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Emergency Dental Care

Dental injuries are traumatic for both children and parents but they are extremely common. More than 30% of children experience atleast one dental emergency.

There are two peak risk periods for dental trauma – the first being toddlerhood (14-36 months) when children learn to explore surroundings, and the second being the preadolescent/adolescent period, when sporting injuries become commonplace.

Detailed below are some very common childhood dental emergencies along with advice on how to deal with them.

Toothache

Toothache is common in children of all ages and rarely occurs without cause. It can be caused by trauma, food lodgement, gum injury, tooth decay, tooth fracture or wisdom teeth eruption. Impacted food can be dislodged by a toothbrush or dental floss. Apply hot fomentation or warm saline gargles for relief. If not relieved visit a pediatric dentist.

Short summary of Do’s in case of Toothache:

  • Cleanse the area using warm water.  Do not medicate or warm the affected tooth or adjacent gum area.
  • Check for impacted food and remove it as necessary.
  • Apply a cold compress to the affected area to reduce swelling.
  • Contact the pediatric dentist to seek advice.

Tooth avulsion

If a tooth has come out of socket because of trauma contact pediatric dentist immediately.  In general, milk teeth are not reimplanted back but if it is a permanent tooth reimplantation is attempted. Success of reimplantation is maximum if you reach clinic within 60 minutes of tooth avulsion.

Short summary of Do’s in case of tooth avulsion:

  • Recover the tooth.  Do not touch the tooth roots! Handle the crown only.
  • Rinse off dirt and debris with water without scrubbing or scraping the tooth.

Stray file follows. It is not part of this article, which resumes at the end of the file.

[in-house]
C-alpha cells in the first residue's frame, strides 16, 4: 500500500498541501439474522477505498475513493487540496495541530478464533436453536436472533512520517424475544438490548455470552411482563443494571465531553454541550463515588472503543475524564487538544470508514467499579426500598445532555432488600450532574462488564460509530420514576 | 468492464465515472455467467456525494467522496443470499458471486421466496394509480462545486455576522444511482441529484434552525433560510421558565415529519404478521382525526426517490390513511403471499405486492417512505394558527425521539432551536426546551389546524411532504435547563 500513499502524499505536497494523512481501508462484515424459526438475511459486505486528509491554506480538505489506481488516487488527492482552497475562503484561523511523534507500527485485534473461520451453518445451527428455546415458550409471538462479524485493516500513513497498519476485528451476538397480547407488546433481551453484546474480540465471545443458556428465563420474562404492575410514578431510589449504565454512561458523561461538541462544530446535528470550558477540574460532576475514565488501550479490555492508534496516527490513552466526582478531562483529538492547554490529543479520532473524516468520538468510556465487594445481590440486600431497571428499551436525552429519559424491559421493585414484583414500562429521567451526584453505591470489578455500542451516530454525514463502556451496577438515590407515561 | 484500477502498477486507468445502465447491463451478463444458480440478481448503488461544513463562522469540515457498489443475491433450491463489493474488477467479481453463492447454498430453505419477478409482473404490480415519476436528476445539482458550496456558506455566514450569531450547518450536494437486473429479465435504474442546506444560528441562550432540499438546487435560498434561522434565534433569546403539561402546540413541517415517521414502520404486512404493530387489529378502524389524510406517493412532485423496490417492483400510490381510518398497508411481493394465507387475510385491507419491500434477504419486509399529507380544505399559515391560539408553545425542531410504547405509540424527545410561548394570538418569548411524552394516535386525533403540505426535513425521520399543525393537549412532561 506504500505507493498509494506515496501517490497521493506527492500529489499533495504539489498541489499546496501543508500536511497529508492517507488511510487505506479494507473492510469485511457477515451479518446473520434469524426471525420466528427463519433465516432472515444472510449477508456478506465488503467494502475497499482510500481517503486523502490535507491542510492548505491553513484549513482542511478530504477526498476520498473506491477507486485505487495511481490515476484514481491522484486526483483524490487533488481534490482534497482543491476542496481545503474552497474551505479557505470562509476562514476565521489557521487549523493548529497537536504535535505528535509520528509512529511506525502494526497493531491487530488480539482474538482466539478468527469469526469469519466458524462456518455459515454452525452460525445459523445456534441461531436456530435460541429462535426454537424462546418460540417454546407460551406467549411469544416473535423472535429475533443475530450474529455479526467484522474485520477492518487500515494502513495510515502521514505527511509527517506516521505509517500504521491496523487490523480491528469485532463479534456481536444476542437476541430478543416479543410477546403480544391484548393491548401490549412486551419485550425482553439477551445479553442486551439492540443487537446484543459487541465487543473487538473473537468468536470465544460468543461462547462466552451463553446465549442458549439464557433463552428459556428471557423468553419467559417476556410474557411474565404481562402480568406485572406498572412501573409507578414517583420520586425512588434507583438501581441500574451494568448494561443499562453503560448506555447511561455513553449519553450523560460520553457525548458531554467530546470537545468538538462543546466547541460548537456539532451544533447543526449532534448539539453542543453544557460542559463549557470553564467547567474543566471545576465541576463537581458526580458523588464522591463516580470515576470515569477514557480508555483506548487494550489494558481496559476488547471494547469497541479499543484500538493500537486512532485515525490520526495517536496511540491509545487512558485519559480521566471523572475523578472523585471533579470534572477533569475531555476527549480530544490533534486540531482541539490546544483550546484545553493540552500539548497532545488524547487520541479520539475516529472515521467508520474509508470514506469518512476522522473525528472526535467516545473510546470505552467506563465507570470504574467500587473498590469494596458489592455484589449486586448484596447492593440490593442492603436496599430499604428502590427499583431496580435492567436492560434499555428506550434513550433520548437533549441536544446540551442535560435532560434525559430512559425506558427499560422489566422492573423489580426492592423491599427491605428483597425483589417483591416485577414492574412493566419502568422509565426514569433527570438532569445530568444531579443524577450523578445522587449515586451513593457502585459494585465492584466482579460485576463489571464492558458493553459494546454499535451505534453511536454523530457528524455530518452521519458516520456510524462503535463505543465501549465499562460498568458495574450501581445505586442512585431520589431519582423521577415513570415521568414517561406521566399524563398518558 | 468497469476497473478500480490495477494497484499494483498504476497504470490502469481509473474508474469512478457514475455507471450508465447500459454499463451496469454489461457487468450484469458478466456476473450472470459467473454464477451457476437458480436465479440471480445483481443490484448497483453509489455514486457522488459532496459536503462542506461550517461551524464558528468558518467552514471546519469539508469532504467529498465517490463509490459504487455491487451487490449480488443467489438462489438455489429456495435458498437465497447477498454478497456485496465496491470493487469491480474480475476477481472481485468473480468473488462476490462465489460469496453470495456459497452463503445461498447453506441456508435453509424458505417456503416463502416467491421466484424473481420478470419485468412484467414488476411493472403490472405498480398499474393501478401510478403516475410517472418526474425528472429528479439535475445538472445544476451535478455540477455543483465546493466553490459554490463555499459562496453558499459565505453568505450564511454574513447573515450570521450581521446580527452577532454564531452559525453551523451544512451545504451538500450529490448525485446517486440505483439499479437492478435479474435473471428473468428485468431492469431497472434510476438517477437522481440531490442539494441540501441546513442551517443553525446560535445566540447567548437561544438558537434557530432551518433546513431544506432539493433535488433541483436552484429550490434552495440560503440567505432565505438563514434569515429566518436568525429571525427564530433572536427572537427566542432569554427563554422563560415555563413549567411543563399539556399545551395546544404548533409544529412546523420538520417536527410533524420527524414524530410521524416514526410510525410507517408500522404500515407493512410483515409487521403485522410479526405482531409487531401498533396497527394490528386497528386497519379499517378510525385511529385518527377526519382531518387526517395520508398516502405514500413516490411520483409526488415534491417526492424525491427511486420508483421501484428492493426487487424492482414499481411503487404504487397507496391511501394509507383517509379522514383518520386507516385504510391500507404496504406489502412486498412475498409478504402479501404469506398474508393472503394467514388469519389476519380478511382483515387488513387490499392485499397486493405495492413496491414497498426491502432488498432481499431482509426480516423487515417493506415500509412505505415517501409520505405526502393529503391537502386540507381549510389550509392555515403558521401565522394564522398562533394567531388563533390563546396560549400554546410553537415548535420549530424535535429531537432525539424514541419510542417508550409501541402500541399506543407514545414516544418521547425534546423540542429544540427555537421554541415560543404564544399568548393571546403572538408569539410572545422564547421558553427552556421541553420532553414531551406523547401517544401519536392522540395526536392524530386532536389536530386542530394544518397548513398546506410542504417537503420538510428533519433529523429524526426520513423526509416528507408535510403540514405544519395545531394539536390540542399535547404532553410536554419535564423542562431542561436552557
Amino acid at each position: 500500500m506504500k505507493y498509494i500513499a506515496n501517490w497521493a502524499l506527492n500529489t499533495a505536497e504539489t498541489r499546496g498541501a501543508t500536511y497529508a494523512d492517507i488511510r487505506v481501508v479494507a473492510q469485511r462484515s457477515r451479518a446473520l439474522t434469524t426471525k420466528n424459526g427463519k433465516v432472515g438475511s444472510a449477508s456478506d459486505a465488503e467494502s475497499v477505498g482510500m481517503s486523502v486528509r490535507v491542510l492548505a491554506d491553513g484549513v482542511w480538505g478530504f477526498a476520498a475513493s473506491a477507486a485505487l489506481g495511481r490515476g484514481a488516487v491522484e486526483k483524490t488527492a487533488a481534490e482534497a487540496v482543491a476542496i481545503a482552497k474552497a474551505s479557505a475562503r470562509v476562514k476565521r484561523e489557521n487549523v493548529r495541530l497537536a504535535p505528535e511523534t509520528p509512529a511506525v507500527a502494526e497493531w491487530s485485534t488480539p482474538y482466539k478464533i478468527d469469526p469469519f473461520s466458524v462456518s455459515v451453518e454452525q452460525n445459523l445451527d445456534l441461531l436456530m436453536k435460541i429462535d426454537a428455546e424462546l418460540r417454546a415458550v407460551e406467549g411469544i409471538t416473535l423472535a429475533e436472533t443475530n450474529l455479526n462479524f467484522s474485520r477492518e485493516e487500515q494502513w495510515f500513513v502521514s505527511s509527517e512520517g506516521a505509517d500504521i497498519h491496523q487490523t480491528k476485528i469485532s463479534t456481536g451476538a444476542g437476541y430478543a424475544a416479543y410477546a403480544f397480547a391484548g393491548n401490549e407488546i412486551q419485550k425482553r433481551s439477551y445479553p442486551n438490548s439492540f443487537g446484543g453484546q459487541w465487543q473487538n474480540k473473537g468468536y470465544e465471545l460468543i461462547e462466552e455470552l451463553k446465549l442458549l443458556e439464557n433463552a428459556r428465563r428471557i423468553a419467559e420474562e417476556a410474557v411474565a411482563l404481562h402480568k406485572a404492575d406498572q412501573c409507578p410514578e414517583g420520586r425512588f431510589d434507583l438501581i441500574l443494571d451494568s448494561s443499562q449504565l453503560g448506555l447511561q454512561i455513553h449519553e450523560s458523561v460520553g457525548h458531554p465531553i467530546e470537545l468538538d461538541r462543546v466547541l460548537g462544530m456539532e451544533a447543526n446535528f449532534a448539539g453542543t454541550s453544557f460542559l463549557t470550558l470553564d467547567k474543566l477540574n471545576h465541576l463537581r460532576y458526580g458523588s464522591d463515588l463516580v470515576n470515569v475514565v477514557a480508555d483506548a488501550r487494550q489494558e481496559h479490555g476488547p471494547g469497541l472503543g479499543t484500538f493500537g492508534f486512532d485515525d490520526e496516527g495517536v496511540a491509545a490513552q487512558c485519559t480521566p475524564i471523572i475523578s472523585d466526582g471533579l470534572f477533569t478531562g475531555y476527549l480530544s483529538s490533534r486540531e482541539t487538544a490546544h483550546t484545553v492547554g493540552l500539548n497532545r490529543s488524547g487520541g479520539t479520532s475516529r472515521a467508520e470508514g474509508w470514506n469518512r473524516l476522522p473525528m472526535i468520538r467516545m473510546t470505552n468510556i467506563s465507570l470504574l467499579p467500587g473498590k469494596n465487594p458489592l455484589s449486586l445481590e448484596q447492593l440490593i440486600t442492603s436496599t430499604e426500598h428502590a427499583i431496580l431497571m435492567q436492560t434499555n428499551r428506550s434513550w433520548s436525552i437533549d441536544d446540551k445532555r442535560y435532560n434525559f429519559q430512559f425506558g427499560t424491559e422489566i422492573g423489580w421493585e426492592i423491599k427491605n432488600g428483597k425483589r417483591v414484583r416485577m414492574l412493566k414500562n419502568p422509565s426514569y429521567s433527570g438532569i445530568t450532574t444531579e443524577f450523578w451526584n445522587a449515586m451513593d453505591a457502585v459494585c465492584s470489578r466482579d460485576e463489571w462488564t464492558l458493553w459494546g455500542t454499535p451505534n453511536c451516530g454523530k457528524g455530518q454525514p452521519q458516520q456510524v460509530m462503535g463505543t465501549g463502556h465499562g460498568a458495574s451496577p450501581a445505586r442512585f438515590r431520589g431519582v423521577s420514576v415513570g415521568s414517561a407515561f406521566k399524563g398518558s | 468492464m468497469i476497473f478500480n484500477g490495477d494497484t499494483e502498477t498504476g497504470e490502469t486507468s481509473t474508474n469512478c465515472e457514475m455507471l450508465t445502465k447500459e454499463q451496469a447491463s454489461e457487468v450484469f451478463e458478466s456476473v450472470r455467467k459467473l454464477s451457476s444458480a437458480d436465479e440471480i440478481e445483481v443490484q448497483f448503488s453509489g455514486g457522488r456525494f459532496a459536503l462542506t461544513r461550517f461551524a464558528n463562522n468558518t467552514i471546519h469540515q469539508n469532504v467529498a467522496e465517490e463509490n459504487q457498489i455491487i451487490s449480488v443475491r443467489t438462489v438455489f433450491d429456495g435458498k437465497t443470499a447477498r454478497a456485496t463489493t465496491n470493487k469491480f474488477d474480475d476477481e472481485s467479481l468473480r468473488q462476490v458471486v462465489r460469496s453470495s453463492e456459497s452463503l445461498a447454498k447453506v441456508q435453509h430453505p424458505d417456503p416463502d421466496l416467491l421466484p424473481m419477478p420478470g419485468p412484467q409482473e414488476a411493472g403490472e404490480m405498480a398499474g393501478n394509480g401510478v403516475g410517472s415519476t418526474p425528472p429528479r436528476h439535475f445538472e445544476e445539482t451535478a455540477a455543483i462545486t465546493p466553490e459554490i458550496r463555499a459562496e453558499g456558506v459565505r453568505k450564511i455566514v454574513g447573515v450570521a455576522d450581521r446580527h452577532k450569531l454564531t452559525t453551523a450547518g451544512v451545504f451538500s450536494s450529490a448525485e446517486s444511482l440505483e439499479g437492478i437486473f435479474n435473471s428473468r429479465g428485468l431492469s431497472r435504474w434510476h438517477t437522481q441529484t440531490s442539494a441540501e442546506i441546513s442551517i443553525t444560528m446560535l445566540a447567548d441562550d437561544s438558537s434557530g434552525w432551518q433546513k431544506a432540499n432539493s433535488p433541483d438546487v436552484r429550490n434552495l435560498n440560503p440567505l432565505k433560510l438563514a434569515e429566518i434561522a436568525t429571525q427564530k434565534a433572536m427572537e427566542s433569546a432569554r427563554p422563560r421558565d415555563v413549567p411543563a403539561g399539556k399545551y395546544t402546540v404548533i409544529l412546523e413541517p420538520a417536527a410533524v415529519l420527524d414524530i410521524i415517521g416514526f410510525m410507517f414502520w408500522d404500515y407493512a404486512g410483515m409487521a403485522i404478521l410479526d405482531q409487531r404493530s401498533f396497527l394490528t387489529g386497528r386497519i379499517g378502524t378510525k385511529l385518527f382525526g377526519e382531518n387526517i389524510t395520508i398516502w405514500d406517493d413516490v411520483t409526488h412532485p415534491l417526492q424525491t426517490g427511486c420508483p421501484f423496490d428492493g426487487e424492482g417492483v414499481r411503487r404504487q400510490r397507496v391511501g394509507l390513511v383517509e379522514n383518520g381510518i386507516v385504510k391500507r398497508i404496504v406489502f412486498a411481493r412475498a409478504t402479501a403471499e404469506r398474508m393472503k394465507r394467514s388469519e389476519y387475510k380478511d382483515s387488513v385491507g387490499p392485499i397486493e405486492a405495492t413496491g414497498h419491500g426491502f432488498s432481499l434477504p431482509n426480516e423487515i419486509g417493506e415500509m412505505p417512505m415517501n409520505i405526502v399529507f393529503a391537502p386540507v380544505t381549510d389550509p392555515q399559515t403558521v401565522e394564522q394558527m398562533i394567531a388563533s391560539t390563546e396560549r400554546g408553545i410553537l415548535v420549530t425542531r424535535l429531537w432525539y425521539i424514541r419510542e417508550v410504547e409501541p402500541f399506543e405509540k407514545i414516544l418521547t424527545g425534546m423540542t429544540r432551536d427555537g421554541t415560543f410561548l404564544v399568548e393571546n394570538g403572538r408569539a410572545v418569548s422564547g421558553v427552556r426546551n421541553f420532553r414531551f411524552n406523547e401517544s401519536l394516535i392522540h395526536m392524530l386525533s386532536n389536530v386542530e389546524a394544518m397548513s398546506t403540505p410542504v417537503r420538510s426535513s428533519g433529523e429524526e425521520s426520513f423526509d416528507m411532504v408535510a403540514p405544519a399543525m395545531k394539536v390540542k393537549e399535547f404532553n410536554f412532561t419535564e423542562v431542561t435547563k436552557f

• For older children, insert the tooth into its original socket using gentle pressure, or encourage the child to place the tooth in the cheek pouch.  For younger children, submerge the tooth in a glass of milk or saliva (do not attempt to reinsert the tooth in case the child swallows it).
  • Do not allow the tooth to dry during transportation.  Moisture is critically important for reimplantation success.
  • Visit the pediatric dentist (where possible) or take the child to the Emergency Room immediately –time is critical in saving the tooth.

Tooth luxation/extrusion/lateral displacement (tooth displacement)

Tooth displacement is generally classified as “luxation,” “extrusion,” or “lateral displacement,” depending on the orientation of the tooth following trauma.  A luxated tooth remains in the socket – with the pulp intact about half of the time.  However, the tooth protrudes at an unnatural angle and the underlying jawbone is oftentimes fractured.

The term “extrusion” refers to a tooth that has become partly removed from its socket.  In young children, primary tooth extrusions tend to heal themselves without medical treatment.  However, dental treatment should be sought for permanent teeth that have been displaced in any manner in order to save the tooth and prevent infection.  It is important to contact the pediatric dentist if displacement is suspected.